Multiple Sclerosis Nutritional Protocol
Most patients that employ complementary treatments for MS do so as an accompaniment with conventional drug treatments and find both classes of therapy to provide clinical benefits.72 The following section outlines key details and evidence-based findings concerning the latest complementary approaches to treating MS.
As previously mentioned, mainstream medicine has overlooked a critical missing link in MS management—vitamin D. This hormone-like vitamin is capable of safely interacting directly with the genome to modulate a variety of physiological functions, including aspects of immune function involved in autoimmune diseases like MS.
Two human clinical trials demonstrated that individuals with MS using vitamin D tended to have fewer relapses and less inflammation.17,73,74 In a year-long Vitamin D study, recurrence rate of MS "attacks" was 27% lower compared to baseline.74 In another large-dose Vitamin D trial, MS patients given 28,000‒280,000 IU weekly were found to have fewer active lesions during the 28-week long study.75 In light of the accumulating epidemiological and clinical evidence of the importance of vitamin D in this disease, supplementing the diet with vitamin D appears to be a low cost means to address this risk.
Omega-3 Fatty Acids
Omega-3 fatty acids (FAs) are polyunsaturated FAs which cannot be synthesized in humans and therefore must be provided via dietary sources. Both plant and animal foods are potential sources of omega-3 FAs. For example, linolenic acid, found in flaxseed, flaxseed oil, and preferably, fish and fish oils have very high levels of eicosapentaenoic acid (EPA) and docosahexaenoic acid (DHA).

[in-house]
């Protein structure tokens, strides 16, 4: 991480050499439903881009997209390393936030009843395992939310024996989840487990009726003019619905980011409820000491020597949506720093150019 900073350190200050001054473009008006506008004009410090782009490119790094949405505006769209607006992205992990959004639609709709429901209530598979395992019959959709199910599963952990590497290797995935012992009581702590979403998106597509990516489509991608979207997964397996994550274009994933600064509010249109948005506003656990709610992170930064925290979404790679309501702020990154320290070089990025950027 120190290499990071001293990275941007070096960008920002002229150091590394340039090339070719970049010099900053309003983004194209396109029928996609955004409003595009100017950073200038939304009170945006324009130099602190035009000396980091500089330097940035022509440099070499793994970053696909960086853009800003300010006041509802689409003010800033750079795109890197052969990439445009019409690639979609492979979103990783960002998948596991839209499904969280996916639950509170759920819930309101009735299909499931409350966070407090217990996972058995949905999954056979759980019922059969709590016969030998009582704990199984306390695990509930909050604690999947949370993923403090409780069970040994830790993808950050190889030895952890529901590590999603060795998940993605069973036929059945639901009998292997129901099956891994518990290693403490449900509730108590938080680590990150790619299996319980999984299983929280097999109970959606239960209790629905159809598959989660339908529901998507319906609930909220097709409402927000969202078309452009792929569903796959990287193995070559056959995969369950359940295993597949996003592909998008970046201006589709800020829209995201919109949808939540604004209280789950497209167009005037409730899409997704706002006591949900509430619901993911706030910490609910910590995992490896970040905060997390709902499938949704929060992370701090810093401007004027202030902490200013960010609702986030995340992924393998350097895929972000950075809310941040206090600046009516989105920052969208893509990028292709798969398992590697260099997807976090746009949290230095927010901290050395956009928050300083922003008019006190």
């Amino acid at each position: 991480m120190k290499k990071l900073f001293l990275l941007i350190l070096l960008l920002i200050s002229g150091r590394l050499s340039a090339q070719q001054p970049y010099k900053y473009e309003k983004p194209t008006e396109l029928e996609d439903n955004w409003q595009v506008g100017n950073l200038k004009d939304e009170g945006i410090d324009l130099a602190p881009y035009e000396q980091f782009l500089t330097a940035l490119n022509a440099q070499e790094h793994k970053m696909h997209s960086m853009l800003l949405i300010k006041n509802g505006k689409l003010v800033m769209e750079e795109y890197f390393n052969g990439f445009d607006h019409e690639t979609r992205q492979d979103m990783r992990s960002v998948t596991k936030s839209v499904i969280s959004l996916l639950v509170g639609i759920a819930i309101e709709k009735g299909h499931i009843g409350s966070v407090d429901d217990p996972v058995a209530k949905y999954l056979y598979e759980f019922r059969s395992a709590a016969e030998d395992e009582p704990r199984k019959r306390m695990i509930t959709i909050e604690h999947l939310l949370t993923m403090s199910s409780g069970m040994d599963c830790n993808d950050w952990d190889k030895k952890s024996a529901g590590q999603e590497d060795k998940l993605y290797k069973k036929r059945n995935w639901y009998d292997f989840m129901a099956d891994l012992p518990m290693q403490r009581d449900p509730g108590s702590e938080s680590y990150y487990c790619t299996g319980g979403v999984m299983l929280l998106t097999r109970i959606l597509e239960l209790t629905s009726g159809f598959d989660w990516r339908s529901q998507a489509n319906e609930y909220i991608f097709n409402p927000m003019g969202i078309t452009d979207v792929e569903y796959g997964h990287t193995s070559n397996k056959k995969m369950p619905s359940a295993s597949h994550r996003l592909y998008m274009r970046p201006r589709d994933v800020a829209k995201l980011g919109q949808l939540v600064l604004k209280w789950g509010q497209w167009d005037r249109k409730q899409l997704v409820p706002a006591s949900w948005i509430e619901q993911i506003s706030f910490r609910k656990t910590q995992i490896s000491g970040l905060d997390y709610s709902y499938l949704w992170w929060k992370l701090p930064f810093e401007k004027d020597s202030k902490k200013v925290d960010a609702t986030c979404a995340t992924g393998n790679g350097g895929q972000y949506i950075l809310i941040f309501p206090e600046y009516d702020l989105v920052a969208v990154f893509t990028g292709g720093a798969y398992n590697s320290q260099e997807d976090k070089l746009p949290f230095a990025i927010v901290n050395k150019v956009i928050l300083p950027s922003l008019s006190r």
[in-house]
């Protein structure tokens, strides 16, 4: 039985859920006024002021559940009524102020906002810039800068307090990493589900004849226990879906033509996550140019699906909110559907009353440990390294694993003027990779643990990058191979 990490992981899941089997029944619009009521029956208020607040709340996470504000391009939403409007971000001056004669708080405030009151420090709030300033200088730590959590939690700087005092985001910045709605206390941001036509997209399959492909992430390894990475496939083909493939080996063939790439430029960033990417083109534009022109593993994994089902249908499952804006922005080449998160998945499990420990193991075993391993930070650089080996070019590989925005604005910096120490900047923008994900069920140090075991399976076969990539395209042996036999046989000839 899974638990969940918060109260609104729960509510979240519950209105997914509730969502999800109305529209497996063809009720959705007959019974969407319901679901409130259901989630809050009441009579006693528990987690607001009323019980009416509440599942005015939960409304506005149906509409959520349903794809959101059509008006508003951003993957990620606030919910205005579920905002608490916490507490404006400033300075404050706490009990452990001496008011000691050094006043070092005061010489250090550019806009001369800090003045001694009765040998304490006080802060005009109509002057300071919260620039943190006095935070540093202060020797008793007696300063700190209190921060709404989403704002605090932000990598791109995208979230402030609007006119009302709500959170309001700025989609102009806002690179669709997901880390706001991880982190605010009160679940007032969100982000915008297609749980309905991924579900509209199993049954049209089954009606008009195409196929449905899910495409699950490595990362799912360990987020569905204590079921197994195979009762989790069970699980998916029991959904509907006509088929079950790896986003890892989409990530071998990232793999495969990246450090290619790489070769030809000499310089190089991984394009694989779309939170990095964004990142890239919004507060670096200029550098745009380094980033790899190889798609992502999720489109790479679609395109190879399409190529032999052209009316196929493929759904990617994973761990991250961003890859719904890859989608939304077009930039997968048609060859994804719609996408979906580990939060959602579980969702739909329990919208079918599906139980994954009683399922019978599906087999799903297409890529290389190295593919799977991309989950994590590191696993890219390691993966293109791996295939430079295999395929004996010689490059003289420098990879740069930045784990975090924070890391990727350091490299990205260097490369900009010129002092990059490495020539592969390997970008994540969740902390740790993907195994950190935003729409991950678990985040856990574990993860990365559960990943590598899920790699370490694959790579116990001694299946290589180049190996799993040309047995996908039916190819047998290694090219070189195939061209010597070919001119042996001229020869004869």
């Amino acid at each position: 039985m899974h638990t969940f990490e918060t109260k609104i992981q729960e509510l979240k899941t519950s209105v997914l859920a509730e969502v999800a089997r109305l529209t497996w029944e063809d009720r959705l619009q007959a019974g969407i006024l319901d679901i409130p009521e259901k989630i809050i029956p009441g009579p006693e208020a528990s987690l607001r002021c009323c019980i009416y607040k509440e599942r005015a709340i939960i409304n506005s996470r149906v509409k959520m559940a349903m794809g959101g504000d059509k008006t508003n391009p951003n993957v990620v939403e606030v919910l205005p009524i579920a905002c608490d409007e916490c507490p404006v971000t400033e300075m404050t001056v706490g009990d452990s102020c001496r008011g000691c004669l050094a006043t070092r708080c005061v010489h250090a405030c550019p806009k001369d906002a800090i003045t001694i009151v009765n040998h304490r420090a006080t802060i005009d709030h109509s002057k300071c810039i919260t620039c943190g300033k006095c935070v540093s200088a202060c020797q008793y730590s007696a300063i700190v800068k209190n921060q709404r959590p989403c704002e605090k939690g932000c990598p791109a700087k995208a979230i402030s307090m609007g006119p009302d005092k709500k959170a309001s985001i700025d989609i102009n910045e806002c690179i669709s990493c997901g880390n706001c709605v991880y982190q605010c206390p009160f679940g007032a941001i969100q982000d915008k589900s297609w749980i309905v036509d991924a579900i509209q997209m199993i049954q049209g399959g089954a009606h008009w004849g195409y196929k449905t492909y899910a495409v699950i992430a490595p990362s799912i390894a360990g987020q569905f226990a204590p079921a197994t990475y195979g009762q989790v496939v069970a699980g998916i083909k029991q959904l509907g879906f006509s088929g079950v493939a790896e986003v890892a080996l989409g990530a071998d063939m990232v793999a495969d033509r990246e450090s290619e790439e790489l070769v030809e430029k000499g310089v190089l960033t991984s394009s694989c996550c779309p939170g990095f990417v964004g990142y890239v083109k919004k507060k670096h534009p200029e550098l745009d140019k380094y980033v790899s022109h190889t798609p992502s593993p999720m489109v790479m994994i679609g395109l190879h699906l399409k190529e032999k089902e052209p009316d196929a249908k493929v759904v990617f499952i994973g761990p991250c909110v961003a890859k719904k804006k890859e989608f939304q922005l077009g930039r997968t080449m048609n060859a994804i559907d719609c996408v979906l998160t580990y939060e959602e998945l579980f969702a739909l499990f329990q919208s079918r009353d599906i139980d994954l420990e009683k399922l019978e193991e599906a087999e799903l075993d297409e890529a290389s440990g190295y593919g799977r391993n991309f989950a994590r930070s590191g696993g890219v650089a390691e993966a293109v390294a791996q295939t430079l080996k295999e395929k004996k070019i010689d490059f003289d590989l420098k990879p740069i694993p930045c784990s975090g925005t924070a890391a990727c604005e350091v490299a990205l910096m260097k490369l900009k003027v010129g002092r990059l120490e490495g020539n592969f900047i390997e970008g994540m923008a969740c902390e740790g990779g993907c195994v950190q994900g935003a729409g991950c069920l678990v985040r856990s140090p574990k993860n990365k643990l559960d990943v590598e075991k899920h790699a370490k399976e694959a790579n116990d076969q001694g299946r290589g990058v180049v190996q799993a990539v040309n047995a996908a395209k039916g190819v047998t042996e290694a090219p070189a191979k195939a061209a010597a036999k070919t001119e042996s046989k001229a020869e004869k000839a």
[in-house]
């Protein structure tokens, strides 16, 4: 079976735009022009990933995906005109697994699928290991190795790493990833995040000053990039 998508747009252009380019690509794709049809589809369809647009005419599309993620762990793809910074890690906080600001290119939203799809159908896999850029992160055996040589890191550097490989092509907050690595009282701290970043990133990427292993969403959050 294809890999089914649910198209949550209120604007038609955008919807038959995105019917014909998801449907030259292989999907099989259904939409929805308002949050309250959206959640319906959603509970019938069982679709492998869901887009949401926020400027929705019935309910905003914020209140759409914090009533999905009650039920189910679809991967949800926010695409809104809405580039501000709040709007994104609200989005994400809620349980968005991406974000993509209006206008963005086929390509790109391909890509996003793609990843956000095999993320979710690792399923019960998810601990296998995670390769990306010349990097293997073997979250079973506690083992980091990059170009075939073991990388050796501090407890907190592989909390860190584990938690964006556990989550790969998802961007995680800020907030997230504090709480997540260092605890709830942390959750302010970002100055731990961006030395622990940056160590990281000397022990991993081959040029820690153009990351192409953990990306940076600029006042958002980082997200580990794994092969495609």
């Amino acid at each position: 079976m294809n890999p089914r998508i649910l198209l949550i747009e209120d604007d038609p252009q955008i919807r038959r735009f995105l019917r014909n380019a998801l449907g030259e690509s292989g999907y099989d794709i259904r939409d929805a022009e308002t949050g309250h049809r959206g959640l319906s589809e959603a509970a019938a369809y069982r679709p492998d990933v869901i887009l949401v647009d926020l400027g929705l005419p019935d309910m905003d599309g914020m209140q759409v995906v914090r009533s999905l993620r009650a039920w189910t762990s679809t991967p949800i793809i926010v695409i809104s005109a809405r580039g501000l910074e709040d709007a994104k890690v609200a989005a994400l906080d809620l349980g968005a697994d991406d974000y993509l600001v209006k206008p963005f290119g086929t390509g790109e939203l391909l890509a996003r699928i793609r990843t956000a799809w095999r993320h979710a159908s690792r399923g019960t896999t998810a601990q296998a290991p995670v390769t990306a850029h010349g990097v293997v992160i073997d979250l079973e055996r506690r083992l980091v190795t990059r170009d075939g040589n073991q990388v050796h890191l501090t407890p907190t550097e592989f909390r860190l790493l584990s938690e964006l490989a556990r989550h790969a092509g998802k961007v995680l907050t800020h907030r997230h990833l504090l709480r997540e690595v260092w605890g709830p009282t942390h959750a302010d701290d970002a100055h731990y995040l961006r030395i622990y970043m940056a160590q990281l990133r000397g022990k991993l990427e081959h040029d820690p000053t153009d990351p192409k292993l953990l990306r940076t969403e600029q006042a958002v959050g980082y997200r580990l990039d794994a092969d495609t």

A small study looking at the effects of omega-3 FAs on MS found that immune cells from treated patients and healthy controls produced significantly fewer pro-inflammatory cytokines after three months of treatment with 6 grams of fish oil per day.76 One double-blind placebo-controlled study exists to date looking at the effect of omega-3 FAs on MS disease progression. In this study 312 patients were given either fish oil or olive oil placebo for two years. The results of this trial exhibited a trend toward decreased disease severity in the omega-3 FA group when compared with control.77 More recent studies have shown that MS patients given 10 grams of fish oil per day for three months exhibited significantly reduced levels of matrix metalloproteinase-9 (MMP-9), a factor correlated with disease progression, and also had greater concentrations of omega-3 FAs in their red blood cell membranes.78 Other work has shown that MS patients, while on a low-fat diet with omega-3 FA supplementation, experienced significantly reduced fatigue and lower relapse rates.79 Based upon clinical data and patient accounts, omega-3 FAs appear to be well tolerated and safe with no reports of adverse events.
Linoleic Acid and Omega-6 Fatty Acids
Linoleic acid is converted to gamma-linolenic acid (GLA), a beneficial omega-6 FA, after it is taken orally. However, this conversion is occasionally impaired, especially during inflammatory disease states.48,80 GLA has been shown to quell inflammation and research involving an animal model of MS has demonstrated that GLA administration significantly improved clinical outcomes when compared with control treatment.81